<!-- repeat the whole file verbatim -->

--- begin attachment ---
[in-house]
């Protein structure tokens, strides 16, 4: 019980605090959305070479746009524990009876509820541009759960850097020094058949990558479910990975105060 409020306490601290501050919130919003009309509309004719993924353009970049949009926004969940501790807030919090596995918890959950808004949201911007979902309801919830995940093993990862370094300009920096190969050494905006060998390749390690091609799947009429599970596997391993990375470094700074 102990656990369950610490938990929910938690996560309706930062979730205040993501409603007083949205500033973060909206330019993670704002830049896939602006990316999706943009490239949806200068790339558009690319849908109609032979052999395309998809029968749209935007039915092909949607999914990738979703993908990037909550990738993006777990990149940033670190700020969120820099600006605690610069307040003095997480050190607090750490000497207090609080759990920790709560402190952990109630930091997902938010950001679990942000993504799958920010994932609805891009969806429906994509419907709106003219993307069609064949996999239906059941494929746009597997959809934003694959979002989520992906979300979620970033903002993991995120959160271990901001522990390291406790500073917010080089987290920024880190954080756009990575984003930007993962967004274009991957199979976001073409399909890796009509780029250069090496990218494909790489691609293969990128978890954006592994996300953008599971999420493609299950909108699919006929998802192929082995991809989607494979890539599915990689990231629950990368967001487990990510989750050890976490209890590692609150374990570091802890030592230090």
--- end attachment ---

[in-house]
């Protein structure tokens, strides 16, 4: 019980605090959305070479746009524990009876509820541009759960850097020094058949990558479910990975105060 409020306490601290501050919130919003009309509309004719993924353009970049949009926004969940501790807030919090596995918890959950808004949201911007979902309801919830995940093993990862370094300009920096190969050494905006060998390749390690091609799947009429599970596997391993990375470094700074 102990656990369950610490938990929910938690996560309706930062979730205040993501409603007083949205500033973060909206330019993670704002830049896939602006990316999706943009490239949806200068790339558009690319849908109609032979052999395309998809029968749209935007039915092909949607999914990738979703993908990037909550990738993006777990990149940033670190700020969120820099600006605690610069307040003095997480050190607090750490000497207090609080759990920790709560402190952990109630930091997902938010950001679990942000993504799958920010994932609805891009969806429906994509419907709106003219993307069609064949996999239906059941494929746009597997959809934003694959979002989520992906979300979620970033903002993991995120959160271990901001522990390291406790500073917010080089987290920024880190954080756009990575984003930007993962967004274009991957199979976001073409399909890796009509780029250069090496990218494909790489691609293969990128978890954006592994996300953008599971999420493609299950909108699919006929998802192929082995991809989607494979890539599915990689990231629950990368967001487990990510989750050890976490209890590692609150374990570091802890030592230090």